A new study funded by the soybean checkoff shows the strong economic relationships between transportation costs and individual farmer profitability. The study concluded that U.S. farmers, more than any other segment of the agriculture industry, pay more than their fair share of the cost of shipping their products all the way to the end user.
Conducted for the checkoff-funded Soy Transportation Coalition (STC), the study shows the costs to transport ag products will be disproportionately absorbed by farmers through a wider, more negative basis when they deliver their crop to the elevator.
“All of these costs affect our pricing, because transportation affects our basis,” says United Soybean Board (USB) and soybean checkoff farmer-leader Joe Meyer, a soybean farmer from Williamsburg, IN. “Farmers, almost always, pay for the cost of getting their products to market, and that doesn’t just mean putting it on a truck and taking it to the local elevator. It also includes the costs that are further assigned as it goes along to its final destination.”
This study calls attention to another issue beyond the elevator that affects U.S. soybean farmers’ bottom lines. Meyer says all farmers should be aware of all the variables that affect the price they receive for their soybeans.
“We need to be informed on all of the issues that affect our profitability,” Meyer says. “We need to understand all of the factors that go into the price of soybeans, including the cost of transportation. Through our checkoff investment in the STC, we have become a lot more aware of issues like these.”
Meyer also urges his fellow soybean farmers to work collectively to find ways to ensure the U.S. transportation system remains well maintained and efficient, and not an obstacle to soybean farmer profitability.
Over the long term, Meyer says agriculture generally represents a high-supply, or supply-push, market. In this situation, transportation costs will be disproportionately paid by farmers. The study analyzed 36 soybean-loading facilities in seven states, studying the relationship between basis and transportation costs. Part of the study included a survey of 11 grain traders who were asked whether end users or farmers pay for transportation costs. Seven traders said farmers pay for shipping, while two replied that end users pay for shipping and two said farmers and end users split the costs.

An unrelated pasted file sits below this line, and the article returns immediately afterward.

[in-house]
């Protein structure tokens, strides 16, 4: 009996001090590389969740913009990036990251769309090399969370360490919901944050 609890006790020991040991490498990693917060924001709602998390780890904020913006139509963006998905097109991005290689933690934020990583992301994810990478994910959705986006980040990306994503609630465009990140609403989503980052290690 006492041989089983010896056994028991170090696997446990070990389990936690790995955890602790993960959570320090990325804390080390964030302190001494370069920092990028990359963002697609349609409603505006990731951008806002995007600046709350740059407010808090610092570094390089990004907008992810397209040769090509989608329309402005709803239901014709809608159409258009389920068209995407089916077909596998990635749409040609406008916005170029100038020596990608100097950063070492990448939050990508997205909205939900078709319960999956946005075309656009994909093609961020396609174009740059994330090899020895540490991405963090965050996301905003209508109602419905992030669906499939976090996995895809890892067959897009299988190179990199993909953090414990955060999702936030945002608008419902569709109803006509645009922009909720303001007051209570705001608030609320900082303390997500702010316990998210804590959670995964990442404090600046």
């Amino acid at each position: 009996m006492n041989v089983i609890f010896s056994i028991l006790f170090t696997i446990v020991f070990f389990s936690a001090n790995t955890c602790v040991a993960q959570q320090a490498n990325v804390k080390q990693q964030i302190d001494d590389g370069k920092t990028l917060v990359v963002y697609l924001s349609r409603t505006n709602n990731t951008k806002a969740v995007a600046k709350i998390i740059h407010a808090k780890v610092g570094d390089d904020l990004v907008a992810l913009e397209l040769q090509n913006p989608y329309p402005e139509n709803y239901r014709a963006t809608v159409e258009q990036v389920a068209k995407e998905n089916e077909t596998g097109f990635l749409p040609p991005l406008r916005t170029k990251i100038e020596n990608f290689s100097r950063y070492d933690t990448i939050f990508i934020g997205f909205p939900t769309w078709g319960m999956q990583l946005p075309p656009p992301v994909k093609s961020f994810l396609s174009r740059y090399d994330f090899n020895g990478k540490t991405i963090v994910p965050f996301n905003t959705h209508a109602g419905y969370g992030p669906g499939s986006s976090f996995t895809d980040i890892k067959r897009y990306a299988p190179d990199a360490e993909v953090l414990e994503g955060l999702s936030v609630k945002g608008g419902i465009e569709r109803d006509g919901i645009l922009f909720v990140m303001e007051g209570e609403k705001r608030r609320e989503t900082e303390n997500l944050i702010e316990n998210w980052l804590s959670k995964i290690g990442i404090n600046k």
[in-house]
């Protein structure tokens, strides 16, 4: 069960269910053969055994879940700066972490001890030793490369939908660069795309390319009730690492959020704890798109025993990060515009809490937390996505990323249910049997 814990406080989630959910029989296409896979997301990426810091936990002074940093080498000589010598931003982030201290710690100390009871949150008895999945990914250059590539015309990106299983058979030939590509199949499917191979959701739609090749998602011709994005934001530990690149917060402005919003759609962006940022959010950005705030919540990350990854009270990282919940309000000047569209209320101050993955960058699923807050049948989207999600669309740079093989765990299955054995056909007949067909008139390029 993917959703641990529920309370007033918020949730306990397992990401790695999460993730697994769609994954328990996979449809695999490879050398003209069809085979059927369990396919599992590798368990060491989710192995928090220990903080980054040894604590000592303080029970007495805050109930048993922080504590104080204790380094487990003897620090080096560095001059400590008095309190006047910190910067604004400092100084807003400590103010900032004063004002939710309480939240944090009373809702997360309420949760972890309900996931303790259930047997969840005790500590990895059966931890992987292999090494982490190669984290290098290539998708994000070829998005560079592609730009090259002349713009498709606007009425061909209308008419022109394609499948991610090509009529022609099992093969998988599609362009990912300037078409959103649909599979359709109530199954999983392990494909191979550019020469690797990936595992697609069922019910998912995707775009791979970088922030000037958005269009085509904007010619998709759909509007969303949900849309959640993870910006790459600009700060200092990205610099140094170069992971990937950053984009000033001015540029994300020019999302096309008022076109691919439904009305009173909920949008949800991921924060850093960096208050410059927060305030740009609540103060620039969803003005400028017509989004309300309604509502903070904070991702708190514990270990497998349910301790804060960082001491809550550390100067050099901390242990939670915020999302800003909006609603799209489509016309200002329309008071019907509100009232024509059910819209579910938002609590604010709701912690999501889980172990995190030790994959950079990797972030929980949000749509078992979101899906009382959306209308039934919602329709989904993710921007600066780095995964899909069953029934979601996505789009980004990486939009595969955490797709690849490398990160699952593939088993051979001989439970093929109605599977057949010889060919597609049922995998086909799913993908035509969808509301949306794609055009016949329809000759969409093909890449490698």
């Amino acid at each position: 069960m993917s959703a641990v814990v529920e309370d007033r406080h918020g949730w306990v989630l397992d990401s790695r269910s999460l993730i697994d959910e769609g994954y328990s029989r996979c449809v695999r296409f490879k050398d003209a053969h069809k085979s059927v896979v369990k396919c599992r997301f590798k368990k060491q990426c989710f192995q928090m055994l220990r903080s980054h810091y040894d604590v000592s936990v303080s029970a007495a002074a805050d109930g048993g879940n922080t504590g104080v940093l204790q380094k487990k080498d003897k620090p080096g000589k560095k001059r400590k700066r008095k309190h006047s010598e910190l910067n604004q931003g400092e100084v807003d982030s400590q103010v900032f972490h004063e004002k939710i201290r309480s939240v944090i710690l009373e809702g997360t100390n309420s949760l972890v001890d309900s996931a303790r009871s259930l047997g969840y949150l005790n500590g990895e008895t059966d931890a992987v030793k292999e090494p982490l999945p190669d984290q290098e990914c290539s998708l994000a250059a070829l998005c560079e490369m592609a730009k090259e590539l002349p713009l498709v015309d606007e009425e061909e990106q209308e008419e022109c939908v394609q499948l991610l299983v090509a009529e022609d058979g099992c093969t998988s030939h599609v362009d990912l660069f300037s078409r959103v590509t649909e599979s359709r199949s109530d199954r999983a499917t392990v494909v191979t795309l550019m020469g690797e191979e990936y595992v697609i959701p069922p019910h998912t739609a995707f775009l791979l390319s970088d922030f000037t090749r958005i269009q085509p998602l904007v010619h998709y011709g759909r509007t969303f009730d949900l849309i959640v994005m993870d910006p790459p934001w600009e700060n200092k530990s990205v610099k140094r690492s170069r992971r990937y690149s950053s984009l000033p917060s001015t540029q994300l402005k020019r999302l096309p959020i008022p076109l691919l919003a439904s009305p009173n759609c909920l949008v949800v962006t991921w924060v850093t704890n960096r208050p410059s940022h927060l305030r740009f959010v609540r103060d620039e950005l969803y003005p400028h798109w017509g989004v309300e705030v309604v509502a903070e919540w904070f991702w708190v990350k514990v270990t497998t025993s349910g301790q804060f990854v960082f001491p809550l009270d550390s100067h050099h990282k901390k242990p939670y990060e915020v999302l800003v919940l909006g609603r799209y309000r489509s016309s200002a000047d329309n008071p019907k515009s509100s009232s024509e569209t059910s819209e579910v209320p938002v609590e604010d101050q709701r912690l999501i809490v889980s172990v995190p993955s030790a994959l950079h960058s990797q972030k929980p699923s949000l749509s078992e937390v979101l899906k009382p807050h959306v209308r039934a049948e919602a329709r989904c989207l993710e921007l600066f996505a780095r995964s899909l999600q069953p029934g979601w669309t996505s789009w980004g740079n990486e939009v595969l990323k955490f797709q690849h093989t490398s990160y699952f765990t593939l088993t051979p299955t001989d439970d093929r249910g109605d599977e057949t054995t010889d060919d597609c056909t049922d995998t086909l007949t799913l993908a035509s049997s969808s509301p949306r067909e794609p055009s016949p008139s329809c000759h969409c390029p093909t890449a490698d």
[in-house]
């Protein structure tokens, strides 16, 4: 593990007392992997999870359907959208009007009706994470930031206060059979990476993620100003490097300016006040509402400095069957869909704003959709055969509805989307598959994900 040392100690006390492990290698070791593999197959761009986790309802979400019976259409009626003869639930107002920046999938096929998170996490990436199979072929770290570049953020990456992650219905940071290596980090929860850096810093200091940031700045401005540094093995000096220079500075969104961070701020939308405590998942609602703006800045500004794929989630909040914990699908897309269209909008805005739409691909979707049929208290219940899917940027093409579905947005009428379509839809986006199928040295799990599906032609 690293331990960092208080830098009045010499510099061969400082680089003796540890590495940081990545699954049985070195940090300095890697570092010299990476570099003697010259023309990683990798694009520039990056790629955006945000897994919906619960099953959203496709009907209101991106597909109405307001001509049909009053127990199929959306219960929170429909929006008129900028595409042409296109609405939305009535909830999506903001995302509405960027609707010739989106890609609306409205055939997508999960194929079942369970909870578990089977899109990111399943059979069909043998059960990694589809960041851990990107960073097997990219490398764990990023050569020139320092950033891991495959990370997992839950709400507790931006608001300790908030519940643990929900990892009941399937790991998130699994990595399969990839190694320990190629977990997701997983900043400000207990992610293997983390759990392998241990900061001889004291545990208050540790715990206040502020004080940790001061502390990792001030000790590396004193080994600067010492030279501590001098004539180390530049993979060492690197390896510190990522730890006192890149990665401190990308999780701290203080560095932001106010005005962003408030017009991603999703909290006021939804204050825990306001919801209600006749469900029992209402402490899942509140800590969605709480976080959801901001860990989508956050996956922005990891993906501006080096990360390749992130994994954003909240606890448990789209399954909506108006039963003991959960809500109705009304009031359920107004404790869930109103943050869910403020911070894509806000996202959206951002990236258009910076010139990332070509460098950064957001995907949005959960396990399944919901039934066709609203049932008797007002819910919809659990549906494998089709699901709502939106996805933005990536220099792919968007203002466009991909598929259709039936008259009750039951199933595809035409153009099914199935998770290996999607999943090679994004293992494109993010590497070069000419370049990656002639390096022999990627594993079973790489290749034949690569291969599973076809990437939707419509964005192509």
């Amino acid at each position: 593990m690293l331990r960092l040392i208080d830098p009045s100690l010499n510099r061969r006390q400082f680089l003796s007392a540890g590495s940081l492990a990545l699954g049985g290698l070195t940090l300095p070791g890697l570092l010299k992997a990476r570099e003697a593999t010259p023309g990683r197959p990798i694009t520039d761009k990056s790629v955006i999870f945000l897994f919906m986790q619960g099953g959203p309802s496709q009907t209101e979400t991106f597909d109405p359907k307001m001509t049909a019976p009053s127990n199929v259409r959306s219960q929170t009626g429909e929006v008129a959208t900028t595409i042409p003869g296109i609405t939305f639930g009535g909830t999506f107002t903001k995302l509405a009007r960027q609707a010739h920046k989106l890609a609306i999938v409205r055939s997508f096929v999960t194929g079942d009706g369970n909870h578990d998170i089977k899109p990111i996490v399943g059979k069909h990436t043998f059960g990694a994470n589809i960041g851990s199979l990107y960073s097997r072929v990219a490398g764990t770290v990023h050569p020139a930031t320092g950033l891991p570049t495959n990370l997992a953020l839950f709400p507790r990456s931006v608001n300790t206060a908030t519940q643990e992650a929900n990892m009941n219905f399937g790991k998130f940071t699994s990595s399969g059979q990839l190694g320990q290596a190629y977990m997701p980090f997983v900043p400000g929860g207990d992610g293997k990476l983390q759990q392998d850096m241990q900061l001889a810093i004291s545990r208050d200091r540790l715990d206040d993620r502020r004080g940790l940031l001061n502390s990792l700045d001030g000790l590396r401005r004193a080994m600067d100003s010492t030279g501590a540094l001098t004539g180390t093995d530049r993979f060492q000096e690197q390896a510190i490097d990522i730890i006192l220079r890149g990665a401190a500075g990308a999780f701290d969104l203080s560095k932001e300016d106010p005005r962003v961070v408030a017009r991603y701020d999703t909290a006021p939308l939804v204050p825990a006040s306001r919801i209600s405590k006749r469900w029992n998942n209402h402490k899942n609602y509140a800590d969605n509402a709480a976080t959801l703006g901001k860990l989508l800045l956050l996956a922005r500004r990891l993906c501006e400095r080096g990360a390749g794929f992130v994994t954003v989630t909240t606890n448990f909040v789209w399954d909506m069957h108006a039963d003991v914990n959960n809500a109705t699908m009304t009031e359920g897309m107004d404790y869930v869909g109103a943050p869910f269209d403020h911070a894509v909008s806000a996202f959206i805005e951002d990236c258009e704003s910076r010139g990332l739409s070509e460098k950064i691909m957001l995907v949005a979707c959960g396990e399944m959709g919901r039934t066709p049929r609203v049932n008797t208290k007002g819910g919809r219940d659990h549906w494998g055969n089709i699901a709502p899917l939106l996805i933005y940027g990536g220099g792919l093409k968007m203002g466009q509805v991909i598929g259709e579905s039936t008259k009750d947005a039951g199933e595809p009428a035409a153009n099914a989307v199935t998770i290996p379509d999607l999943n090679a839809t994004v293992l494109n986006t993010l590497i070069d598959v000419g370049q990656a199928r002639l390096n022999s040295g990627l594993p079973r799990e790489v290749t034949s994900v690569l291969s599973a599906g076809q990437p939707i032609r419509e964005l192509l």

USB, eight state soybean boards and the American Soybean Association established the STC to help maintain the U.S.’s transportation infrastructure as a global competitive advantage.
“Our current transportation infrastructure is deteriorating somewhat, but the STC works to make sure we maintain our competitive advantage,” says Meyer, an STC director representing the Indiana Soybean Alliance. “For example, we’ve found differences in the cost of shipping when there’s competition among railroad and barge companies. We’re also concerned with the condition of the locks on our rivers. All of these aspects affect our bottom lines and our ability to deliver our products to our customers.”